Inadequate Job Planning Results in Atmospheric Release of Gas

Effective Date: 4/4/2005

U.S. Department of the Interior
Minerals Management Service
Gulf of Mexico OCS Region

Safety Alert No. 229
4 April 2005

Contact: Glenn Woltman
 (504) 736-2438

Inadequate Job Planning Results in Atmospheric Release of Gas  

Failure to isolate the energy source during platform maintenance work allowed gas to migrate from the sales pipeline back through production equipment resulting in the total evacuation of gas to the atmosphere from a 30-inch pipeline.  The incident occurred after pipeline personnel had closed their sales and riser valves at the platform and bled the system down for valve maintenance work.  Later during the day, production personnel decided to re-pressure the platform system to move condensate built up in the vessels down the pipeline.  As the system pressure was increasing, valves off the condensate coalescer began to leak.  Gas started blowing back through the dump line and out the flare boom while personnel began removing the leaking valves.  Personnel were ordered to evacuate.  Gas continued to migrate from the sales pipeline back through the production train, eventually escaping through the open-ended piping at the coalescer over the next 32 hours until such time as the pipeline had essentially been bled off.  At that time, pipeline personnel were able to board the platform and close the manual sales valve, effectively isolating the energy source.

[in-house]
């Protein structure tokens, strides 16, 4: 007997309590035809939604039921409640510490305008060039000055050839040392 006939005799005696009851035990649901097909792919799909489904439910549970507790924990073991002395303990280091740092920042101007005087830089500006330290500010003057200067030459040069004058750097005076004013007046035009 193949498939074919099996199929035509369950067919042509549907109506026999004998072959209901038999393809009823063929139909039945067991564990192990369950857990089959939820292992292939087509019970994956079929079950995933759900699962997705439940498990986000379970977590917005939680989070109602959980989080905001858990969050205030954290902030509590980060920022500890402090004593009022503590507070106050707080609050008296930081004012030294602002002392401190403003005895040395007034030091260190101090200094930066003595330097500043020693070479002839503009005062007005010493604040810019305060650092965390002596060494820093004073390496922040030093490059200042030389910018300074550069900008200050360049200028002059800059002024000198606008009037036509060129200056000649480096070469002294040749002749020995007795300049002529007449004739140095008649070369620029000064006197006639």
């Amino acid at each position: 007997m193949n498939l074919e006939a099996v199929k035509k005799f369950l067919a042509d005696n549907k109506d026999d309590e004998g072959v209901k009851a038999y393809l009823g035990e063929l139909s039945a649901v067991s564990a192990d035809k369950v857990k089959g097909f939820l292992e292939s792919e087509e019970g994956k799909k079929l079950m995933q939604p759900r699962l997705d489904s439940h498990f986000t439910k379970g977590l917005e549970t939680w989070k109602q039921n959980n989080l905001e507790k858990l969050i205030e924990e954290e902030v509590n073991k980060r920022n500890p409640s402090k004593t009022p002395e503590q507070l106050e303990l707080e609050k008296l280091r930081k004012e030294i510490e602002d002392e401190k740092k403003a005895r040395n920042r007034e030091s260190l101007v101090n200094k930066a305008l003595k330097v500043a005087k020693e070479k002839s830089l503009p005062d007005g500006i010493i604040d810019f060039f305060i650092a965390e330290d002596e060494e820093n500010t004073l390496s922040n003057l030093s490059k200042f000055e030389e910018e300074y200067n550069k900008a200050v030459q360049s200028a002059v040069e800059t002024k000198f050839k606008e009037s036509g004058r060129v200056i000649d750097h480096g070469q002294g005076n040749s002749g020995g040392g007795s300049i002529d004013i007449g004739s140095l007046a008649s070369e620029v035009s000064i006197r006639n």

MMS concluded that (1) failure to develop a detailed written procedure (JSA) for the work to be performed prevented personnel from identifying and properly isolating the energy source, and (2)   the lack of communications between pipeline and production personnel, coupled with the failure to utilize the company’s stop work authority policy, allowed critical warning signs leading up to the incident to be overlooked, and (3) failure to use lock-out/tag-out procedures to properly isolate the production equipment and process piping indirectly resulted in the mishap.  

The MMS recommends the following:

·        Supervisors must provide adequate job instructions and planning prior to the work. 
·        Hazards must be identified as work proceeds, and a “stop work policy” in place as the job scope changes. 
·        Personnel must be familiar with and utilize lock-out and tag-out procedures to isolate equipment and process piping during work programs. 
·        Simultaneous operations must be clearly communicated to all appropriate parties, detailing all site-specific procedures prior to work being implemented.

An investigation of this incident has been conducted, and the report is available on the MMS website: